d) If the caller is from India you will ask how the weather is there and then ask a follow-up question about the regional geo-politics or the Caste System (do not ask the caller if all bill collectors in India are Untouchables). ...Because you don't want to be rude to people from other countries and....really.... how often do people from India take the trouble to call you?
d) Take Yoga or otherwise learn to relax (but...excessive drinking and drug use is not an appropriate response to the anxiety of being in debt).
e) Repeat the following three times a day:

MAKING SURE MY KIDS HAVE FOOD TO EAT AND A ROOF OVER THEIR HEADS+ AND SPENDING MONEY FOR THE MOVIES IS A MORAL ISSUE.......PAYING MY CREDIT CARDS IS NOT A MORAL ISSUE.

+Note: Making sure your kids have a roof over their heads does not...in 2010...mean that you should be making a mortgage payment you can't afford (that whole SEE A LAWYER thing works for this question, too).

Note: The credit card companies will not go broke even if you don't pay. 2nd Note: The credit card companies charge lots of interest to insure against the reality that a large percentage of their card holders won't pay...you have been paying all along for their insurance..........now it's time...to, in effect, make a claim.

-After you have been in default a long time, you probably can settle out most or all of the debt NO, YOU DO NOT NEED A CREDIT CONSOLIDATION COMPANY FOR THIS (give the money you would have spent on a CREDIT CONSOLIDATION COMPANY to charity...or your kids...and do it yourself). So,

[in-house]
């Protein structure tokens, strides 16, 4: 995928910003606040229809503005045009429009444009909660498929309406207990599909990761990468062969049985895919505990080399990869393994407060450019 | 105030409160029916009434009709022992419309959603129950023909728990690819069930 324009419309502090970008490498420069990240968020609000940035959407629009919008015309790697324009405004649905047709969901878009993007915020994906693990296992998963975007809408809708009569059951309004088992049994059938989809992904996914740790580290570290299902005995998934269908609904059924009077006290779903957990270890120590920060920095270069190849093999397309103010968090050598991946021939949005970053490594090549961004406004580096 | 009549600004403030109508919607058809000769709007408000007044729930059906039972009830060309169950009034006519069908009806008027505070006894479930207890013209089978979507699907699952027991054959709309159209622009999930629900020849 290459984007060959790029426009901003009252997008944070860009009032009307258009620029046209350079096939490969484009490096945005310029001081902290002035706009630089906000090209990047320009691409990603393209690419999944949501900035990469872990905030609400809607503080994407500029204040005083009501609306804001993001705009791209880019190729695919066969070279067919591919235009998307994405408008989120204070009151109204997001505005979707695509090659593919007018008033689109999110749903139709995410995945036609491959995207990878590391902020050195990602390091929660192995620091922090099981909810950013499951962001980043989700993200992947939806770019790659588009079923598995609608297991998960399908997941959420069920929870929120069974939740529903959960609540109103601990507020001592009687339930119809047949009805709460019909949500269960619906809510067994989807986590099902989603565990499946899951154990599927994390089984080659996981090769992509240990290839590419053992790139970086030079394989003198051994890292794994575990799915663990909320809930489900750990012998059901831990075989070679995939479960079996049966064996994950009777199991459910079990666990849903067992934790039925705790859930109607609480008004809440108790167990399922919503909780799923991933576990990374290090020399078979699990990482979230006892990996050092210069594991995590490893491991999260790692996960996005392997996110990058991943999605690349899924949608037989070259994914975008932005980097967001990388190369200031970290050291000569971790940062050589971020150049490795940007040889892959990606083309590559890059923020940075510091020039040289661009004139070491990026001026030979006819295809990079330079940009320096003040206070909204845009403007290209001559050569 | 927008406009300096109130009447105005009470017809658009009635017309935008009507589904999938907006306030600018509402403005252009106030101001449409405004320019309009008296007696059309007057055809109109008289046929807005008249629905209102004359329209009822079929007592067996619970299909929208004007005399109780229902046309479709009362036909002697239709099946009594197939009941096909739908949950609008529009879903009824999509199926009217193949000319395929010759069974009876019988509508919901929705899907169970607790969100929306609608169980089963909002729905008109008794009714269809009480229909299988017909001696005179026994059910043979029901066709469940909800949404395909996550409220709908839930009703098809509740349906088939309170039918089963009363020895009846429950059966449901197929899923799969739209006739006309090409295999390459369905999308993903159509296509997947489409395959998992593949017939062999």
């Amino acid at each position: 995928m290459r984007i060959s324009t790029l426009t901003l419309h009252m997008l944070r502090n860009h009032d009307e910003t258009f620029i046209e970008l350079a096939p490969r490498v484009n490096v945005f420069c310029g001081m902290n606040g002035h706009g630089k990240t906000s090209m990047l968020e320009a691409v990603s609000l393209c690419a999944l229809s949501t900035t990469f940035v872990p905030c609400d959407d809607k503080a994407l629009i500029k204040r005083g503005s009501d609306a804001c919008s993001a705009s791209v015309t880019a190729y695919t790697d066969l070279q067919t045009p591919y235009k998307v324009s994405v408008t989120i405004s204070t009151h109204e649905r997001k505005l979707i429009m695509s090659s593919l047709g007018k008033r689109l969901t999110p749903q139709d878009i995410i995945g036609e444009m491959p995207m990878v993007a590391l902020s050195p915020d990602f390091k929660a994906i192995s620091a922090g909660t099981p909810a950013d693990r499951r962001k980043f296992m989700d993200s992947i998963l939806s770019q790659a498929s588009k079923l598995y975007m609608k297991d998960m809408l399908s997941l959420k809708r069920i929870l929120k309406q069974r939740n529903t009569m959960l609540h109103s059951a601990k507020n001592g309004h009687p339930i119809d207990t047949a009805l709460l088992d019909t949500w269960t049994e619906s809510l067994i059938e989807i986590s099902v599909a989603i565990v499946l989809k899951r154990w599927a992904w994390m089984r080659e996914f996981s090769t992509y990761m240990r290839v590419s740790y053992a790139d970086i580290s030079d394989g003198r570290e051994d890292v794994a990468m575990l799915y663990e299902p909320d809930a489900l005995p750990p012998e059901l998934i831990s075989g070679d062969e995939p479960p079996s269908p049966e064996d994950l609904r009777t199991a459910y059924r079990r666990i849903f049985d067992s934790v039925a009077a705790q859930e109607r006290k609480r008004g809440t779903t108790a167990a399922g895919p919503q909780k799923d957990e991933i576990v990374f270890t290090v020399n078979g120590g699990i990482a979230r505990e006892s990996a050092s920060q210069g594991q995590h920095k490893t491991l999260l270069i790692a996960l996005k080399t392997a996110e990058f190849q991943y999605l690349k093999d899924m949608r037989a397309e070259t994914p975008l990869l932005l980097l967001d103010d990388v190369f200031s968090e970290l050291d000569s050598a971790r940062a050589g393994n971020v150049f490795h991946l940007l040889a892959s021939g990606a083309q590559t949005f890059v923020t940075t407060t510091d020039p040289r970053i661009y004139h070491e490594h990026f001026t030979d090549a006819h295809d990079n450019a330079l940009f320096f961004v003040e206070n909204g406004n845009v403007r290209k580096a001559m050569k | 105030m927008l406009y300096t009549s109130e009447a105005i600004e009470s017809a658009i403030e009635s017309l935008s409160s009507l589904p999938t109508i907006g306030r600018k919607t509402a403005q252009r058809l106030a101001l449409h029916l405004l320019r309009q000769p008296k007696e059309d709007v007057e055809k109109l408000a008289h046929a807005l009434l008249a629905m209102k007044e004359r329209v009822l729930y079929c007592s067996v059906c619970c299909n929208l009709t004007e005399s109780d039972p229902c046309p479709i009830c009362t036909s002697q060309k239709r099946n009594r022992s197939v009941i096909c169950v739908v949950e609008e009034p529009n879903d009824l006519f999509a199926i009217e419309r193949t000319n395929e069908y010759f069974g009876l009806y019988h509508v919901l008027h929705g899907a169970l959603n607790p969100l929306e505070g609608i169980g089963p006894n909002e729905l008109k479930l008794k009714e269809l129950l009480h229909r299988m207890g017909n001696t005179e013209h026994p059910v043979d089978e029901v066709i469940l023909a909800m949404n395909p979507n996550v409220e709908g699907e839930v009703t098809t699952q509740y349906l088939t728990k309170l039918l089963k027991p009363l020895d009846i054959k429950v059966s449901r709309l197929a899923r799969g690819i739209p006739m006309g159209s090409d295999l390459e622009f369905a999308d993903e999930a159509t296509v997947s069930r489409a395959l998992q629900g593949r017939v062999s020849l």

g) Start trying to save, but,
h) Don't save money in a bank you owe money to.
i) And, I am not a big fan or credit unions.

Yes, there are all kinds of other issues:
-What do I do when the first lawsuit comes? (see a lawyer).
-Can they garnish my wages? (if you are head of household, you have a defense....they can't garnish until you get sued, anyway....and when you get sued you are going to see a lawyer).
-What if I am not comforable about trying to make a deal with my creditors? (see a lawyer).

Here is a great thing about lawyers (but not CREDIT CONSOLIDATION COMPANIES)............if we mess with you, we can get in trouble with the Bar......if we get in trouble with the Bar, we might have to find a real job.......

Like working for a DEBT CONSOLIDATION COMPANY.

....where we can mess you up without getting into trouble.